The Executive Council of Australian Jewry calls for “equal empowerment”, “social egalitarianism” and “a belief in the equality of humankind” yet to date has not vocalised it’s position on marriage equality. I present two reasons why doing so will be to its advantage.
On December 3 2011 the Australian Labor Party voted in favour of supporting marriage equality. This was promptly followed by a statement of support from the Union for Progressive Judaism and simultaneously a statement of opposition from the Orthodox-based Organisation of Rabbis of Australasia. J-Wire then reported a message from Jewish Community supporting Marriage Equality (J4ME) along with a statement from the ECAJ:
Peter Wertheim, the executive Director of The Executive Council of Australian Jewry, told J-Wire that his organisation had no policy in place relating to same sex marriage.
The ECAJ recently passed a motion that calls for “mutual respect for the human dignity of all members of the [Jewish] community” and also acknowledges “that there is still much work to be done to remove intolerance of and unlawful discrimination against gay, lesbian, bisexual and transgender persons in the Jewish community and the wider Australian community”. This motion appears on the ECAJ Platform.
Peter Wertheim has recently been promoting via email the fact that Israel is the most GLBT-friendly place in the Middle East and that it is the only safe place for GLBT people to live openly and out in the Middle East. Indeed, the Israeli situation for GLBT people is mostly good. In some cases Israel is actually more advanced than Australia in affording GLBT people human rights. One such case is that Israel recognises foreign marriages of same-sex couples whereas Australia has chosen to legislate against such recognition.
I wish to make two points regarding the recent support from the ECAJ for GLBT people and the promotion of Israel as a relatively safe GLBT space.
Firstly, the human rights and equality that GLBT people in Israel have been afforded have come about through changes to civil law and have for the most part been independent of (Orthodox) Jewish law or “halacha”. If halacha was the law of the land in Israel, GLBT people would have no equality or recognition in any form. This is evidenced by the aforementioned ORA statement and the general attitude of Jewish Orthodoxy to homosexuality. This religious intolerance of homosexuality is not dissimilar to that which exists in the Islamic states that surround Israel.
It is the secular and progressive attitudes toward equality and human rights that has made Israel the beacon of tolerance and acceptance of GLBT people in the Middle East that it is. With ongoing work in this area, such as that around surrogacy and parenting (here and here), Israel will become an increasingly proud oasis of acceptance for GLBT people and will no doubt be further promoted as such by Zionist advocates.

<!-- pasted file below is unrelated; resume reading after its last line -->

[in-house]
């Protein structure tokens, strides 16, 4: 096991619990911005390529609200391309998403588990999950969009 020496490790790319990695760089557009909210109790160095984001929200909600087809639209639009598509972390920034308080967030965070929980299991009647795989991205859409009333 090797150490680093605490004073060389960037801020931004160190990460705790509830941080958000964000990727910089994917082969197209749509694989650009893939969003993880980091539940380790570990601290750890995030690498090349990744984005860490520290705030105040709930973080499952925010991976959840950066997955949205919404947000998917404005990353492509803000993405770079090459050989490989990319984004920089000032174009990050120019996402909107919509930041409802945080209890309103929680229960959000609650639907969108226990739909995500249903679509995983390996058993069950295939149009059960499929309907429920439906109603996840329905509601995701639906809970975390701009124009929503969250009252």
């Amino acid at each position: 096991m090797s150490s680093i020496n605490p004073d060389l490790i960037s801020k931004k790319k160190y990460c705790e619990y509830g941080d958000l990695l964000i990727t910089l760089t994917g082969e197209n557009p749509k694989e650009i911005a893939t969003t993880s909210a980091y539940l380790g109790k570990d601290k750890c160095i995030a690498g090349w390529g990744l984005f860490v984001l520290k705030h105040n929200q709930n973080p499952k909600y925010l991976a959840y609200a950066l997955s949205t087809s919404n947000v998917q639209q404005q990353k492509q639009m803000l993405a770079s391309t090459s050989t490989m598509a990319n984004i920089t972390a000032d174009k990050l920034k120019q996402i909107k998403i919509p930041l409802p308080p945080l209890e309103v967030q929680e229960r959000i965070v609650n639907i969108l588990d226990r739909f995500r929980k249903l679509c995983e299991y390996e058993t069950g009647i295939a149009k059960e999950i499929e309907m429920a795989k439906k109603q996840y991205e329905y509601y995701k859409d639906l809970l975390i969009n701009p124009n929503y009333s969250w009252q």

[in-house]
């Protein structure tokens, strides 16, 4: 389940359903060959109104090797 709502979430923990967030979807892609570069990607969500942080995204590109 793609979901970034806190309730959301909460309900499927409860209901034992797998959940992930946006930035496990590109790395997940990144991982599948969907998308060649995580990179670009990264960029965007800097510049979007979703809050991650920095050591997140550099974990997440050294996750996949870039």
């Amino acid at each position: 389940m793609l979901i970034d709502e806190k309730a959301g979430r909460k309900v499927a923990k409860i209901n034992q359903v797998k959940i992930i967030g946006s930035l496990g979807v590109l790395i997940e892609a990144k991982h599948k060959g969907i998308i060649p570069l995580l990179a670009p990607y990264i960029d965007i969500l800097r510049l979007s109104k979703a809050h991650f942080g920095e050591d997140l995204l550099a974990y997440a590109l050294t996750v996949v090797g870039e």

Secondly, with the ECAJ calling for respect of GLBT people in the community and the acknowledgement that there is “unlawful discrimination” against GLBT people, such as in the case of the Australian Federal Marriage Act, I find it hard to understand that the ECAJ chooses to remain silent on marriage equality.
In fact, this silence betrays the ECAJ’s platform on Social Inclusion, where it states:
|1. Social Inclusion
||NOTES that it is the vision of the ECAJ to create and support a community in which all Australians, including all Jewish Australians:
(a) feel valued and their cultural differences are respected;
(b) have a fair opportunity to meet their material and other needs; and
(c) are equally empowered as citizens to participate in and contribute to all facets of life in the wider community;
||NOTES that as Australians we take great pride in what we see as the uniquely Australian values of social egalitarianism, “mateship” and a “fair go”;
||REAFFIRMS our profound commitment on behalf of the Australian Jewish community to the dignity of difference, gender equality, and a belief in the equality of humankind;
Here the ECAJ is calling for “equal empowerment”, “social egalitarianism” and “a belief in the equality of humankind”. To my understanding, marriage equality fits all of these three concepts. To clarify, egalitarianism is defined as “affirming, promoting, or characterized by belief in equal political, economic, social, and civil rights for all people.”
I believe the ECAJ does want marriage equality to be legislated, but has not yet taken the time to think about the implications of not vocalising its support for it. The ECAJ is an organisation that has a genuine concern for the human rights of all people in every nation on this planet. Further, it is inherent in the Jewish psyche to understand what deprivation of human rights can lead to.
I sincerely urge the ECAJ to consider its stance on marriage equality in general and speak out in favour of removing the legislated discrimination that all GLBT Australians face when it comes to recognition of our relationships. It is without a doubt in the ECAJ’s best interests to advocate marriage equality, as doing so will have the double reward of making Australia a better place for all its citizens, and simultaneously making the beacon of light in Israel, the country that it is so proud of, shine even brighter.